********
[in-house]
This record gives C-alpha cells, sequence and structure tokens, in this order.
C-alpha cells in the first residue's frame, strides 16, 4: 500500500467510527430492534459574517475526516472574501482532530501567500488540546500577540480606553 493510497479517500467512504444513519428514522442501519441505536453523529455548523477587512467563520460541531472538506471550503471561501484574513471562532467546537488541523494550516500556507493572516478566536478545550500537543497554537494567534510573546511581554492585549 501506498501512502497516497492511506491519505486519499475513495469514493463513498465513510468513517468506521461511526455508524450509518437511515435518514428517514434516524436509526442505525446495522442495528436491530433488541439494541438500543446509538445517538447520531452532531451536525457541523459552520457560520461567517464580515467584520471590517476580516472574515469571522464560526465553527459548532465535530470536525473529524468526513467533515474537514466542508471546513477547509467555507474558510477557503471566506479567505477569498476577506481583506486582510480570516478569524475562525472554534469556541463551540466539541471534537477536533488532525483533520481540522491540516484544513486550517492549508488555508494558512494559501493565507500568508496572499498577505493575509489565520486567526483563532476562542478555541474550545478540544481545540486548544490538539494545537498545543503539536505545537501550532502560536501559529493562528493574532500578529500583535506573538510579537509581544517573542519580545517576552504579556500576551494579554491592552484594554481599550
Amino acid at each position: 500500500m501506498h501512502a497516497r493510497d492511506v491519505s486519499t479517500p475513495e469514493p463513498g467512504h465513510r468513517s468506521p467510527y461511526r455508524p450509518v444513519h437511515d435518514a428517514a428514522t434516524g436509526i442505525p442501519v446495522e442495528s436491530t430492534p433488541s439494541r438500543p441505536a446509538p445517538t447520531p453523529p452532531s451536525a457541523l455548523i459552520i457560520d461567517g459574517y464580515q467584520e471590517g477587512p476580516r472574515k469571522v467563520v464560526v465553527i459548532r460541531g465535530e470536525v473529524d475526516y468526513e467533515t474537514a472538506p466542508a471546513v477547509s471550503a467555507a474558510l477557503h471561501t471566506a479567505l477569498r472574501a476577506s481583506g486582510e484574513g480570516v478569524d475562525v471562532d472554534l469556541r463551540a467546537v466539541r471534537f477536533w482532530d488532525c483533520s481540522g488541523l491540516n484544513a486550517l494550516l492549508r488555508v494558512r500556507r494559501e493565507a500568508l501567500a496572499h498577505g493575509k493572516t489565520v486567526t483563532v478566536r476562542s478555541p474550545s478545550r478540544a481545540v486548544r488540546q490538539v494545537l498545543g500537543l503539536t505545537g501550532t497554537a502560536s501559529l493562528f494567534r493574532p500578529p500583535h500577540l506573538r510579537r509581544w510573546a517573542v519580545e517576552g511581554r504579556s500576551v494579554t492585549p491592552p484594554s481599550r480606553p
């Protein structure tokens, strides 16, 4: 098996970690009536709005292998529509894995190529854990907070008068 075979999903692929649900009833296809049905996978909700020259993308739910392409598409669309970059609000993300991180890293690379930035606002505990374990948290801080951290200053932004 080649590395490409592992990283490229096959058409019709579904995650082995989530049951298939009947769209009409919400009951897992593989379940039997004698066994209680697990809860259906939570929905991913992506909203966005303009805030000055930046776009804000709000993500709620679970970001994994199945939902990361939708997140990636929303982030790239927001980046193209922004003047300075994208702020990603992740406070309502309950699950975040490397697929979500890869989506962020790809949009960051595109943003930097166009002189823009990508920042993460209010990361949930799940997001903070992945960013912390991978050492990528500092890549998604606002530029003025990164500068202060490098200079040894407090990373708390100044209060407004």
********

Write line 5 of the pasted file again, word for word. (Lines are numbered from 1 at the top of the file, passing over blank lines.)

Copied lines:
């Protein structure tokens, strides 16, 4: 098996970690009536709005292998529509894995190529854990907070008068 075979999903692929649900009833296809049905996978909700020259993308739910392409598409669309970059609000993300991180890293690379930035606002505990374990948290801080951290200053932004 080649590395490409592992990283490229096959058409019709579904995650082995989530049951298939009947769209009409919400009951897992593989379940039997004698066994209680697990809860259906939570929905991913992506909203966005303009805030000055930046776009804000709000993500709620679970970001994994199945939902990361939708997140990636929303982030790239927001980046193209922004003047300075994208702020990603992740406070309502309950699950975040490397697929979500890869989506962020790809949009960051595109943003930097166009002189823009990508920042993460209010990361949930799940997001903070992945960013912390991978050492990528500092890549998604606002530029003025990164500068202060490098200079040894407090990373708390100044209060407004």